He was the composer for the musical Fantastic Mr Fox and it's UK tour is coming to Milton Keynes Theatre this week.
We chatted to him about how he got involved in the show and the difficulties of adapting Roald Dahl's novel for the stage.
Q: How did you first become involved with this stage production, and what made you want to come on board?
A: Maria (Aberg) the director called me and said would you like to write some music for Fantastic Mr Fox, I said absolutely! She then said, it opens in November and this was in June, so it has been a fairly swift process but I am very glad she asked me.
Q: Do you think Road Dahl’s writing is something that translates easily to the stage?
A: I don’t think anything translates easily to stage but I think his stories are so rich and full of brilliant well defined characters that it is a real joy to see these characters, especially those from Fantastic Mr Fox jump out of the book.
Q: How does it feel to create music for something as well known and universally loved as a Road Dahl story?
A: It has been a real privilege to write music for this. It is a pinch yourself moment. When re-reading the book I thought I love this book but I don’t know if I can do this, which I think is a good reaction to have. Throughout the writing process, it has been about honouring what Dahl wrote and making sure the music tells the story in the best we can tell it.
Q: Were you a fan of the book ‘Fantastic Mr Fox’ growing up?
A: I am a massive Roald Dahl fan. He was basically my introduction to reading. I remember reading Fox in my cabin bed that I had growing up in Birmingham. I read it in one go, in one night and just absolutely loved it. It had a drastic impact on the way my world was shaped. Dahl made the most disgusting things in life seem like the most joyous. He also had a great sense of justice, which can only be a good thing.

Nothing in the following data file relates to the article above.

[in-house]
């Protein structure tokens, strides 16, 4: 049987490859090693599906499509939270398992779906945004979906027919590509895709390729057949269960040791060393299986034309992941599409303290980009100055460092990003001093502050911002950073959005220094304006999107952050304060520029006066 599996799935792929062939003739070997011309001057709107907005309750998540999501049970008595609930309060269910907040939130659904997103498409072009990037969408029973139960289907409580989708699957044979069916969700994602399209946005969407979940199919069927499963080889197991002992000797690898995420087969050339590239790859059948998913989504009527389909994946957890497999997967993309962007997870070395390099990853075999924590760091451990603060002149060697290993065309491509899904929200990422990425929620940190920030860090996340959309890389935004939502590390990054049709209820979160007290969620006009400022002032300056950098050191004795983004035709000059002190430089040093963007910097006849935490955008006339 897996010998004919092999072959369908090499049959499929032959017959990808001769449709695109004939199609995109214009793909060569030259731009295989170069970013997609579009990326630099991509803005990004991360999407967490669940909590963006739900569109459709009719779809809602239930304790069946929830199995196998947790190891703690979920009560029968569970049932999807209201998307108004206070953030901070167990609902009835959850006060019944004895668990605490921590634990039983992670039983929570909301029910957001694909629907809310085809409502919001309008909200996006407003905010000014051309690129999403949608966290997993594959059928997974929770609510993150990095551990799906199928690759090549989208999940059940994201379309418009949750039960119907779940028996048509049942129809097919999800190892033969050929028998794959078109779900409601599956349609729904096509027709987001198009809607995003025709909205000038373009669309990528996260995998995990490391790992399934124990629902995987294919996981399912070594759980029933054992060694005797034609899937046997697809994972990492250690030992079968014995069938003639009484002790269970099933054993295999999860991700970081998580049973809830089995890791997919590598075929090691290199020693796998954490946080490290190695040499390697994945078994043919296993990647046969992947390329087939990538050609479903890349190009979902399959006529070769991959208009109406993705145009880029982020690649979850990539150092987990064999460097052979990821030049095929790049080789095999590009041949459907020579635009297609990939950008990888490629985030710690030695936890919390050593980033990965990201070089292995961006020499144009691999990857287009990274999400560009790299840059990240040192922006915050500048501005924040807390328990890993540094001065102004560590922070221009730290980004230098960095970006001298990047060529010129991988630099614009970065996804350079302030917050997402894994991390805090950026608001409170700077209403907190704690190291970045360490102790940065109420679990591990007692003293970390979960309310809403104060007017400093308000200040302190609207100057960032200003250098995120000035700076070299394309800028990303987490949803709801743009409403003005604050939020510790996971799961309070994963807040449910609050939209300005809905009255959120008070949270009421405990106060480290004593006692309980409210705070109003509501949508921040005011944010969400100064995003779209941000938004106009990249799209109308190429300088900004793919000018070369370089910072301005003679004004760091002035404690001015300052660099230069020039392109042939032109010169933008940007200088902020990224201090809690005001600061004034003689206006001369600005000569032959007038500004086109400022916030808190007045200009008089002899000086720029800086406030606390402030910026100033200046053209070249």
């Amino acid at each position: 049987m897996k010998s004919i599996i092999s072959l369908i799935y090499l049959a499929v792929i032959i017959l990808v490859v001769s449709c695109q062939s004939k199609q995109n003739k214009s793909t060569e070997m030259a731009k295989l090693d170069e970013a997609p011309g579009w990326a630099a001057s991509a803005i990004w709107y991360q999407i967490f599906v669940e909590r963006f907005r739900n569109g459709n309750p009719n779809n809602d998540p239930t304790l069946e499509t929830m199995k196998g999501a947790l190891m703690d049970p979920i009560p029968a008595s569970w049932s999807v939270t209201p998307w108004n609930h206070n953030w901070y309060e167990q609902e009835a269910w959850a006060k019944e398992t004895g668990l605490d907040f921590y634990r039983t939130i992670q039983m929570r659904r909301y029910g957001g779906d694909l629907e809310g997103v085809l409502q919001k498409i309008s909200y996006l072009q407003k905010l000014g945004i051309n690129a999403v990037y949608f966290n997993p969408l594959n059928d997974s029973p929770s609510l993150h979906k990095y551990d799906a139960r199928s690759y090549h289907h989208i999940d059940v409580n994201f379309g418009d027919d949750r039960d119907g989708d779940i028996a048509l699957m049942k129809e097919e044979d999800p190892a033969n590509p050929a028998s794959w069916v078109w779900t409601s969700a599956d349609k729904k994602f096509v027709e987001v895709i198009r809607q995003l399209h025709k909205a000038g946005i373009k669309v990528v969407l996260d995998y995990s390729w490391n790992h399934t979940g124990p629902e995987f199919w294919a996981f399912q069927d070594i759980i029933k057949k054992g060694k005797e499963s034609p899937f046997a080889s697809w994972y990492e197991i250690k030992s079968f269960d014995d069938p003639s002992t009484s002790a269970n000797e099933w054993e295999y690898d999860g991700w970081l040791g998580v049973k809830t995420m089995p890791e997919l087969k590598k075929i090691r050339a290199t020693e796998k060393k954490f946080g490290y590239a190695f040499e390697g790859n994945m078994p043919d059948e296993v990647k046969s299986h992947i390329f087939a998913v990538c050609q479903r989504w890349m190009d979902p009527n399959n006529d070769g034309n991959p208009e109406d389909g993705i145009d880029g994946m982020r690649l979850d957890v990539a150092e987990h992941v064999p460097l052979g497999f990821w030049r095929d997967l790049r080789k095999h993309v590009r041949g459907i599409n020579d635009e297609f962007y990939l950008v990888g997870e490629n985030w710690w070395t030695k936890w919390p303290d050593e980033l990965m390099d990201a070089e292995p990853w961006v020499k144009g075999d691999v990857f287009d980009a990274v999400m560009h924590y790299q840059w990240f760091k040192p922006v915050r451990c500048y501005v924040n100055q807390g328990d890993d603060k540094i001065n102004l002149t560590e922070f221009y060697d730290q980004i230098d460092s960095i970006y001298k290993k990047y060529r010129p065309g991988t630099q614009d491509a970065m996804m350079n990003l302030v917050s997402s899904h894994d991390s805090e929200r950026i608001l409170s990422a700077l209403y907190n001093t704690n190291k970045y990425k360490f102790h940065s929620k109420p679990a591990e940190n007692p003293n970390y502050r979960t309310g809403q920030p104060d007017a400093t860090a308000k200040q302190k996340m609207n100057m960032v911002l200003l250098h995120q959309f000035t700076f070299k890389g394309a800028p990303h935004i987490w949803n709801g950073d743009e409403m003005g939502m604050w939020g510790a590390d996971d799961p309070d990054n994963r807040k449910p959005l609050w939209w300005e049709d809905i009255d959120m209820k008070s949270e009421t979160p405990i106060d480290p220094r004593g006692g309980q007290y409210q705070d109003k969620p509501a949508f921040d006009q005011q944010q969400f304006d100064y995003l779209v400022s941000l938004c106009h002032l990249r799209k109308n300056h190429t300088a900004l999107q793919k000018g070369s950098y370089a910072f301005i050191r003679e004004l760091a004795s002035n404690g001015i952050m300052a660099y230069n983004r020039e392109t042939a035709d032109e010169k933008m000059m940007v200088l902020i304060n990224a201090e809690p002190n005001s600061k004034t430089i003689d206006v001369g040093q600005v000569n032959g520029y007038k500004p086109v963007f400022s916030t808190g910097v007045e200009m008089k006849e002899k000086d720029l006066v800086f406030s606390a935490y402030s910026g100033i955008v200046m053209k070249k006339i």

Q: Tell us about your process for composing the music?
A: I don’t know if I have a process. I had a clear idea in my head what I wanted it to sound like but that kind of changed and thankfully a lot of the pressure was removed when I was working with the team on the lyrics. They knew exactly what needed to happen and have write with such a good sense of humour.
Q: What did you want to capture about the story and its characters in the music?
A: There are a definite group of characters In Fantastic Mr Fox; humans and animals. I wanted to give them both a very different sound to start with and as the story develops, these sounds slightly cross over depending on what is happening. The farmers have a dirty earthly English sound and the animals are freer. Mr Fox is arrogant at times and Mouse sings about cheese, which is very sweet.
Q: What do you hope audiences take away from the show?
A: It’s a perfect family show for all ages. I hope audiences take away melodies that they can sing on their way home. This show is so much fun and the right people get their comeuppance. It is not black and white. You will go home discussing the moral content of the story whilst laughing at the jokes.
Q: What’s your favourite song in the show and why?
A: I can’t choose one song. I’m very pleased with how the Farmers song (Foxy Feeling) has turned out but they are all good.
Q: Audiences will recognise you from your acting roles in Broadchurch and Doctor Who, but they might not realise that you are also an established composer. Is juggling both careers a challenge?
A: It is a challenge but a joyous challenge. I couldn’t just do one or the other, I have to do both. I have a fun job and I would never complain about it.
Q: What’s coming up next for you?
A: I am currently in Legends of Tomorrow and will hopefully write some more music.
For more details or to book tickets for the show visit www.atgtickets.co.uk/miltonkeynes or call 0844 871 7652